In my eyes your work with the farm photographs have two contradictory messages. On one hand the extreme poverty of the farmers. On the other hand the photographs have a strong sense of fashion. I know at least one fashion designer who has been very inspired by the photographs and the clothes these people wear. In a way it could be seen as a quite bizarre approach to look at these people and be inspired by their clothes. Do you agree?
Relative to people in developed countries, they do live in extreme poverty. However, relative to the greater part of the African continent I would have to disagree that they live in extreme poverty. They may look very poor but as I explained, these are all working people, in a work environment and they’ve made their clothes solely for the purpose of protecting themselves in the work place. The clothes they’re wearing are their working clothes. Of course the clothes they are wearing are all worn and tattered because of the work they do. When you meet people walking around the farm who aren’t working they look just like you and me, wearing jeans, skirts and t-shirts. They make their own working clothes because they don’t have the money for specialized work clothes, and none are provided, and so they use whatever they have to hand make their own. They recycle everything that is recyclable from the farm and nothing is wasted. This includes packing material, food containers, sacking, and grain bags – anything that serves the purpose of protecting them on the job.
All the clothing in the pictures is hand made by the people who are wearing them. This makes everything they wear original and work specific and they do have an originality and beauty. I’m not surprised that they could inspire designers. I think it’s fantastic that working people can be inspiring. Africans are so often stereotyped in such a negative way and that just wasn’t my experience at all. One woman in Mozambique said “ Please don’t take our picture because the world is just going to say that we’re poor and we don’t feel like that, we always see that and that’s not what we feel”.
I have read that you yourself have said that the farmers are very conscious about what they wear in the field; it is not just a result of their harsh reality? How do they themselves reflect on their clothing?
Some of the people in these pictures just make clothing for the job that they are doing and don’t think about it too much. But some of the younger people are very conscious of what they’re wearing and really take care and make an effort. Just like in London or Stockholm or Tokyo or any place on the planet, there will always be people who care about what they wear and some who don’t think it’s so important. But I have to say that the younger people were more conscious of their dress because here is a situation where you have young men and women working together so of course they are going to want to show off a bit!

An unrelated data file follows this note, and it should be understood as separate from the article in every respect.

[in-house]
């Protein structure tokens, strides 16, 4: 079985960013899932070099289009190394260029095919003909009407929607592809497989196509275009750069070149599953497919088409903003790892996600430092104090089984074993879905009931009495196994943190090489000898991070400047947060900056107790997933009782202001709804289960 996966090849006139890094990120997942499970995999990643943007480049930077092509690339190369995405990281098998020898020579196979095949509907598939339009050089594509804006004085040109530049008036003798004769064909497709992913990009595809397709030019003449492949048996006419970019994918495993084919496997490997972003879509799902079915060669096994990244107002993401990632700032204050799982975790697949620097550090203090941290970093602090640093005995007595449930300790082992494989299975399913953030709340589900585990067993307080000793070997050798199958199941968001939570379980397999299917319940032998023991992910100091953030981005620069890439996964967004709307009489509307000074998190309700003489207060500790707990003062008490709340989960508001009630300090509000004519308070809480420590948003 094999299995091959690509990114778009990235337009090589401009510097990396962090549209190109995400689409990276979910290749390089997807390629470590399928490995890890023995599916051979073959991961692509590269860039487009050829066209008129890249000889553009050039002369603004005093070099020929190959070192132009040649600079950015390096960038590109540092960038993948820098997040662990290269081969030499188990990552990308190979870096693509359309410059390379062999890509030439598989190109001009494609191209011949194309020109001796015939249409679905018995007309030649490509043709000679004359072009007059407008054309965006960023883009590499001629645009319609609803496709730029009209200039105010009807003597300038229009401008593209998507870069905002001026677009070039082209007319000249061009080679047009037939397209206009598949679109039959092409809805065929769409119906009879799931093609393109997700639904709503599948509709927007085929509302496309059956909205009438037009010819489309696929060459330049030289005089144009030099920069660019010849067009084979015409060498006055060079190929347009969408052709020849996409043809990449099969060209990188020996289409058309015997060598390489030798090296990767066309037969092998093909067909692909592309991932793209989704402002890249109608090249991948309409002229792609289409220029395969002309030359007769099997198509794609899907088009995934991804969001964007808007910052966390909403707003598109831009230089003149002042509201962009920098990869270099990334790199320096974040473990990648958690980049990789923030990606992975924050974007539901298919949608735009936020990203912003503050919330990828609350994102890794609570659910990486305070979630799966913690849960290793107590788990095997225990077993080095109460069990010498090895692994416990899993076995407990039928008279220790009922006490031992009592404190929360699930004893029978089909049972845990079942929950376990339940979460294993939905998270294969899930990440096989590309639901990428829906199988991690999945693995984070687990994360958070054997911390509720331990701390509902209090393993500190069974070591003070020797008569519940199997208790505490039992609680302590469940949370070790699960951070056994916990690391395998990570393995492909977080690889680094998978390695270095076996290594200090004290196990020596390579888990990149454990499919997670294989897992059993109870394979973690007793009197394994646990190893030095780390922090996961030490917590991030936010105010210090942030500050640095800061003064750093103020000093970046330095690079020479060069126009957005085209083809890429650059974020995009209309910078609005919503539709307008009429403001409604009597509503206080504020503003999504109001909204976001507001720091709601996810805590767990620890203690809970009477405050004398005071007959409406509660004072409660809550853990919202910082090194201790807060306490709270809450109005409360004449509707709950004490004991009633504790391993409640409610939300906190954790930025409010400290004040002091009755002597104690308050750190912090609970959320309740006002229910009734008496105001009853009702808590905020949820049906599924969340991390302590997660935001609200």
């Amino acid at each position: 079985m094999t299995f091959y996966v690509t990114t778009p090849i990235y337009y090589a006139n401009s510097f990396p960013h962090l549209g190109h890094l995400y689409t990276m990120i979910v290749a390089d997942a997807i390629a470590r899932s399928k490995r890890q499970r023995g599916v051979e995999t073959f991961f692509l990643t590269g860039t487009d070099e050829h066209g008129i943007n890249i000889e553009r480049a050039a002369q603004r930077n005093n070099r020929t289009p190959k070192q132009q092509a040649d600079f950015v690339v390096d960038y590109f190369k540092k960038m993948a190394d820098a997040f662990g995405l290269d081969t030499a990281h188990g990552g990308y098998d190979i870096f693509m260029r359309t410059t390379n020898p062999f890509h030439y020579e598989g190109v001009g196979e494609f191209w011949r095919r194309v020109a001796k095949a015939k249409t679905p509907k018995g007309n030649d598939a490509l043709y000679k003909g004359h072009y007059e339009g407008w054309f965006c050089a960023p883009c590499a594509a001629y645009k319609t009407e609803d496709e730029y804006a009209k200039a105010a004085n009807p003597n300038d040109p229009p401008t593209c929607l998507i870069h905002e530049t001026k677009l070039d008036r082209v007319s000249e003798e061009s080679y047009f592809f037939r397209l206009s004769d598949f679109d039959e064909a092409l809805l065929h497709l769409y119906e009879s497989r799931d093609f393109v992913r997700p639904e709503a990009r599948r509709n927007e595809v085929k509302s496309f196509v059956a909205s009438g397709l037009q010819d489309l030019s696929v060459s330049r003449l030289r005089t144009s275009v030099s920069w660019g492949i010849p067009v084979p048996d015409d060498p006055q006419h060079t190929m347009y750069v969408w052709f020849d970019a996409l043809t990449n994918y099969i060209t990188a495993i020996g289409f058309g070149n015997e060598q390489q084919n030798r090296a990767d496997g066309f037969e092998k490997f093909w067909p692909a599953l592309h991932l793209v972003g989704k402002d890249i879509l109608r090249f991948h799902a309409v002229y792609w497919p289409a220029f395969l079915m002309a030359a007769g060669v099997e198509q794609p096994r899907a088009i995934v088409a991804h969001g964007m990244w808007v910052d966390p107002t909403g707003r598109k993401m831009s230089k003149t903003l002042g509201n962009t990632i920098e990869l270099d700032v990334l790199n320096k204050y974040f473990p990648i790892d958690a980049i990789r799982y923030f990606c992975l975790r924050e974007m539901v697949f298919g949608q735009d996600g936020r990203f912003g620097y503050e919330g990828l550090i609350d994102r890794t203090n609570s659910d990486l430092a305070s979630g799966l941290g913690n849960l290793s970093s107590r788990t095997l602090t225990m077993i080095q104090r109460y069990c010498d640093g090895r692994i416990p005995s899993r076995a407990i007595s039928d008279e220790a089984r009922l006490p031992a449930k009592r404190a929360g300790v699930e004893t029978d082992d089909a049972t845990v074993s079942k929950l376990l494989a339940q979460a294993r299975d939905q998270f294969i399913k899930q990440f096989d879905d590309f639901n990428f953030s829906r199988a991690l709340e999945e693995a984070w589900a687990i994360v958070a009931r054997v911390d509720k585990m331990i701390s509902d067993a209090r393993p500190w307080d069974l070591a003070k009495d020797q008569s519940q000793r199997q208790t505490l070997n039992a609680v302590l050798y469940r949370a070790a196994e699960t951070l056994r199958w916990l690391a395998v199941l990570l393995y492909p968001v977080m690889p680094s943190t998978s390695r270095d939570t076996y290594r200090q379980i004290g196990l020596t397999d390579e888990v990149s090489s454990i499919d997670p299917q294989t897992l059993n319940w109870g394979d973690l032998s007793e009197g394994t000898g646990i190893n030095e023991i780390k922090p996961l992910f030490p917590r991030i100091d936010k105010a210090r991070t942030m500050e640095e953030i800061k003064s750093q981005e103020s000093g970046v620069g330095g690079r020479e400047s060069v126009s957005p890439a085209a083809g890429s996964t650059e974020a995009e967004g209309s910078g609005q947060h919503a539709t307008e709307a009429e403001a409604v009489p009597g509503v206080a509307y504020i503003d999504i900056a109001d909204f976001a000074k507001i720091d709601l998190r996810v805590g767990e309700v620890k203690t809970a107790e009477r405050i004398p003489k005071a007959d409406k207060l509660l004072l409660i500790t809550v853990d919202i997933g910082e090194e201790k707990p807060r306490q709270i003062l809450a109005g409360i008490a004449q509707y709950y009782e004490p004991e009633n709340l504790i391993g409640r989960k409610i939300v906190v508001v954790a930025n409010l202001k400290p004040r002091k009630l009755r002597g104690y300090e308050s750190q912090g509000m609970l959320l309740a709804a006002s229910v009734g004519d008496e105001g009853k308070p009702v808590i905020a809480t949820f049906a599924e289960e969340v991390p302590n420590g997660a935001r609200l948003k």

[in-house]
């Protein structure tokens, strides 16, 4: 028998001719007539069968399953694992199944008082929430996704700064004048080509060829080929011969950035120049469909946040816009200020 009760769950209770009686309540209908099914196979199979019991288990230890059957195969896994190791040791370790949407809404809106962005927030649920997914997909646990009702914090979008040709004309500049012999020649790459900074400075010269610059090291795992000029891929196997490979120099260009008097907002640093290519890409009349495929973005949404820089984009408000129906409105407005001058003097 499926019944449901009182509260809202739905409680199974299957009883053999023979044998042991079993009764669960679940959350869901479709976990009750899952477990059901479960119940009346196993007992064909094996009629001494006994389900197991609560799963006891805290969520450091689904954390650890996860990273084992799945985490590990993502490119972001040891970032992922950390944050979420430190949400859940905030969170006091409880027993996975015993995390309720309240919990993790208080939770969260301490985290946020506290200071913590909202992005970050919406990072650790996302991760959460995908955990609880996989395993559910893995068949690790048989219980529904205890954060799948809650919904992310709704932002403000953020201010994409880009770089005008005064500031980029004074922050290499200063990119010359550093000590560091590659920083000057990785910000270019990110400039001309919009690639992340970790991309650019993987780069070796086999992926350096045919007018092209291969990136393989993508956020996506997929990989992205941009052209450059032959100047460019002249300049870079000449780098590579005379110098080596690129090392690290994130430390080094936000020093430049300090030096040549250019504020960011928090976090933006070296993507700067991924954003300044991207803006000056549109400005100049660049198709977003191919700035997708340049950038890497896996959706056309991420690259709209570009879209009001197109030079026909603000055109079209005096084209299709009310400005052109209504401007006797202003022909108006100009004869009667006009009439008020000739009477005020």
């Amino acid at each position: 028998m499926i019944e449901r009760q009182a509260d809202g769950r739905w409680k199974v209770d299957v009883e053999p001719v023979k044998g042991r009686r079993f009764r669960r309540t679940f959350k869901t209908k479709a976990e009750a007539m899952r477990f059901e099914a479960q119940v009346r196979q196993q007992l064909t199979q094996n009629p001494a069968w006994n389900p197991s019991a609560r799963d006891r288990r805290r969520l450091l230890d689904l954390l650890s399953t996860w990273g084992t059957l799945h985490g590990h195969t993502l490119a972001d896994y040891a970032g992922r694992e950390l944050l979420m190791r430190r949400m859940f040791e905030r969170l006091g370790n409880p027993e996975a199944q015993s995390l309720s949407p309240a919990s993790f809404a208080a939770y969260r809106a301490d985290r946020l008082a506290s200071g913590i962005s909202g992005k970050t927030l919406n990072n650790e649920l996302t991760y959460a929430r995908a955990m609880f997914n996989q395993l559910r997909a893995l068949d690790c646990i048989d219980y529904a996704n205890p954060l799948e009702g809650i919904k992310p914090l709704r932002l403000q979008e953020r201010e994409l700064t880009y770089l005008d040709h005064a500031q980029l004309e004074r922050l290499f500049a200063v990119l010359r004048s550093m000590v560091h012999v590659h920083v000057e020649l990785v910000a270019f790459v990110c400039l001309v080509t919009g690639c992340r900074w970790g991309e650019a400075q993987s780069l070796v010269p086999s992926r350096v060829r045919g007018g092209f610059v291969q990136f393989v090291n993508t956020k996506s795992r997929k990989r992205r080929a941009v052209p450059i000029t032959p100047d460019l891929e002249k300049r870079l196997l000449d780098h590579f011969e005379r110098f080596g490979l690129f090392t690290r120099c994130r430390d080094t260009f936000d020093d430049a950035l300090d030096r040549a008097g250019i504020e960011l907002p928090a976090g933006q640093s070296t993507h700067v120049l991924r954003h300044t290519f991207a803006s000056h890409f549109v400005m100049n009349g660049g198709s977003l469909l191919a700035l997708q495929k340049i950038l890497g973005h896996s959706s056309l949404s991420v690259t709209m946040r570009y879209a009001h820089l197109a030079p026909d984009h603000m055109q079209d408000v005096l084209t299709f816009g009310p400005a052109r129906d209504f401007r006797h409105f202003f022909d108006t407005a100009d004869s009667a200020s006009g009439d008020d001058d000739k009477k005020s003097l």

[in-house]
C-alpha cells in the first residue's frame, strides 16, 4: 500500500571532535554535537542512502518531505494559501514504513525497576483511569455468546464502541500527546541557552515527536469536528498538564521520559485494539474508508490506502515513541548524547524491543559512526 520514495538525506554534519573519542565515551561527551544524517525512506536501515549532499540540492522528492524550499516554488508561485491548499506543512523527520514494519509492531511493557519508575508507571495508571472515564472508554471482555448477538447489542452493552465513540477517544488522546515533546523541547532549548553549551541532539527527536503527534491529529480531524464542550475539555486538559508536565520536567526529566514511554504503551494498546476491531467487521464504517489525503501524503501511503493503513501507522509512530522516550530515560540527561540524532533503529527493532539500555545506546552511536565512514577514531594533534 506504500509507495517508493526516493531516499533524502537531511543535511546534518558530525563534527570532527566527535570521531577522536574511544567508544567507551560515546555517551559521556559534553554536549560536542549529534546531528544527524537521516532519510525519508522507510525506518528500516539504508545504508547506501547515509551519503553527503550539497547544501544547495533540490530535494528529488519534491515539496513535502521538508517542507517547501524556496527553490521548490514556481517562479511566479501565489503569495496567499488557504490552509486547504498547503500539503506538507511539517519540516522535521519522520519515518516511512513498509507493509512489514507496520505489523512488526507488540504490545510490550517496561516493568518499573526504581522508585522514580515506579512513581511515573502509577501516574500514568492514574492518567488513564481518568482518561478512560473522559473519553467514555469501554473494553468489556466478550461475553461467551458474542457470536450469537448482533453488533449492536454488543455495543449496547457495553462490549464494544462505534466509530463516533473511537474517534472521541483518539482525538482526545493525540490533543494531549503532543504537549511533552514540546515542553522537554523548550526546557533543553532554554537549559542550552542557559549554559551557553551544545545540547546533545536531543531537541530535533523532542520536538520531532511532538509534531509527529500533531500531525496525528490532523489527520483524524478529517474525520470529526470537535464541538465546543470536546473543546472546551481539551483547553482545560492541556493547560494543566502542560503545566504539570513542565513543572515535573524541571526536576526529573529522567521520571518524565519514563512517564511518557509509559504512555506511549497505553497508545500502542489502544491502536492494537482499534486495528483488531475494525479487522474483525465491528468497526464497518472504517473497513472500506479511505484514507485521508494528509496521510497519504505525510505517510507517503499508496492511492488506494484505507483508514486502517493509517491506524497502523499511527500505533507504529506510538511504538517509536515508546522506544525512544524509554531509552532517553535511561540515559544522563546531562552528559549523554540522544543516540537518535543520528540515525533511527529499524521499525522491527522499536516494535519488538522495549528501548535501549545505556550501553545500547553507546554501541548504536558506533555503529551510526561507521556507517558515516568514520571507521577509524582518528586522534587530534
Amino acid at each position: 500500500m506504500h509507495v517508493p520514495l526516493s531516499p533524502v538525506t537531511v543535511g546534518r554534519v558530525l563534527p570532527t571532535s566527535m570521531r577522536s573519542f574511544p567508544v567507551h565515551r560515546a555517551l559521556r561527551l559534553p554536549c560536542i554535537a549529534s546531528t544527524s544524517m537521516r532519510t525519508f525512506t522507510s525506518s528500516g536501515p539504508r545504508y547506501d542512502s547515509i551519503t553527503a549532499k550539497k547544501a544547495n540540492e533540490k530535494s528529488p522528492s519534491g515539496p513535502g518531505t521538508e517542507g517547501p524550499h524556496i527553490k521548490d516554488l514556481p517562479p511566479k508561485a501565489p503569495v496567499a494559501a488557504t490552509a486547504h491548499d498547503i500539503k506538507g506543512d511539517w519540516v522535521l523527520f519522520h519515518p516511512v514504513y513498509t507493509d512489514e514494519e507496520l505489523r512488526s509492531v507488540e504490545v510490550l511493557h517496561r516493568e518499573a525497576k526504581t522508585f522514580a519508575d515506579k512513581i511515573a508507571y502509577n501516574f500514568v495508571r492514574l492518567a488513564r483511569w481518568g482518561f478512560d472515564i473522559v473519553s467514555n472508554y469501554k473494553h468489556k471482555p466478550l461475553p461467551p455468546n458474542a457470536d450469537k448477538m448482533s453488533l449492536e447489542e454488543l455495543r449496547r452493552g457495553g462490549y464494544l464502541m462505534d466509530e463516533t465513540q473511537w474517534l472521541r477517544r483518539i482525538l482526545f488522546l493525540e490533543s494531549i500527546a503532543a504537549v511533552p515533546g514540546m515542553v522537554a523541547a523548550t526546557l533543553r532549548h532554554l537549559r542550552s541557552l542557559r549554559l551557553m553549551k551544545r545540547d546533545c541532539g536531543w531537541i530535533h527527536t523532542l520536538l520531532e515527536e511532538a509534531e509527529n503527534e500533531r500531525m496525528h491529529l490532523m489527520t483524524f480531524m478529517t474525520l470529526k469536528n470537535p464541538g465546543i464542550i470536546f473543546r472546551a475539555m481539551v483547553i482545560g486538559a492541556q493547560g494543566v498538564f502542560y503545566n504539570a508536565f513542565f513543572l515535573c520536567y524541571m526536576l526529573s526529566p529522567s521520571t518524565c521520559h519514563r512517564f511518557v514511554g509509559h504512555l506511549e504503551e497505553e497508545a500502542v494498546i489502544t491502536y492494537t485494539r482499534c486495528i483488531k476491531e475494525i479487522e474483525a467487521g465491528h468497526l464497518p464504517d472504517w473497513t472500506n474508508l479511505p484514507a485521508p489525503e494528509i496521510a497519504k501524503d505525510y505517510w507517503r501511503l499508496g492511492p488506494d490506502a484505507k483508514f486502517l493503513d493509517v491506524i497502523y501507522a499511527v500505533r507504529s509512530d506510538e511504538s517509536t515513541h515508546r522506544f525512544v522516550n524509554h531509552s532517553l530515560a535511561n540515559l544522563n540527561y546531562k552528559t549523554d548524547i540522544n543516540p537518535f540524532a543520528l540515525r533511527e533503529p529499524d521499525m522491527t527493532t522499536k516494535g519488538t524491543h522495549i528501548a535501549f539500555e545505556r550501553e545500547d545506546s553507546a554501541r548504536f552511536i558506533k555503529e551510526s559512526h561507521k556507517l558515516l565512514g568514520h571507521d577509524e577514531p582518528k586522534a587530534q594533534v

Several of your photographs focus solely on the clothing of the people, not the face. How did the farmers react when you for example photographed a skirt made of what looks like left over plastic pieces?
Well, I think they were very amused by the whole thing. Of course I would just be taking a picture of the person then it would evolve into maybe doing a bit of a close-up on them. For example, I began to take a picture of the back of a skirt with a bit of petticoat showing and it was a fantastic visual contrast between the strength of the woman and her femininity. So, as usual, there were a few people watching, in this case mostly young women, and they asked me “Why are you taking a picture of that?” so I told them I liked the petticoat coming down under the dress and that I liked it because even though they were working in a field, they didn’t give up their femininity. The idea of cropping some of the images, I felt, gave strength to the person and illustrated what I felt about this organic environment, this connection to the earth and to growing things. This relationship is the underlying theme of the work as a whole.
How did you react to their clothing? Certainly that must have been part of the appeal of this work. How would you describe these farmers sense of fashion?
When I began to take the pictures I realized that I needed to create a visual language that put across the farmers and farm workers as individuals and as modern people. Because that’s who they are. But the image that you usually see in the media of Africa and modern Africans is usually pretty negative. And that didn’t fit my own experience of whom I was meeting. Of course, when you’re walking around the farms it isn’t immediately apparent that there’s anything special about how people look and what they’re wearing because most people are just coming and going and are just dressed like you or I would dress, like in jeans or a skirt and t-shirt, but once you go into the fields and stop and talk and take some time then you begin to see something. So I thought, “why not just go into the fields and take pictures of working people because they have an originality and individuality that is unique”. So I did that. But it was a process. I had started taking pictures of everything including people’s houses, living conditions, their villages etc. But I wanted to create a visual language that was far away from the images seen in NGO campaigns and start a conversation about our own misguided perceptions of how we see things in the media and how that informs western opinion.
Another striking message in the portraits are the proud look of the people. Is that the pride of being photographed or is it the genuine pride of their work, presence and life?
I think this comes back to their sense of self and the confidence they have. The pictures were taken as part of a process of communication and interaction. The picture is just taken at the end of this process. So when I asked, “Can I take your picture?” They just did what they wanted. As you can see from the pictures, it was a serious business for them and they almost always chose not to smile. But I think it’s more about who they are rather than having a camera in front of them.
Did you have any particular "message" or "goal" with this series of photographs? If so, what is the message in your own words?
I admire and respect all the people in my book and I hope that other people can feel the same way. This was a life changing experience for me.
Since you did the Farm series you have completed a series called "Faith". Amazing photos of religious believers in Ireland. What is your next project?
I’m completing a project about the small farming community where I have a house in Ireland.
Jonathan Cape/Random House UK publishes the book Farm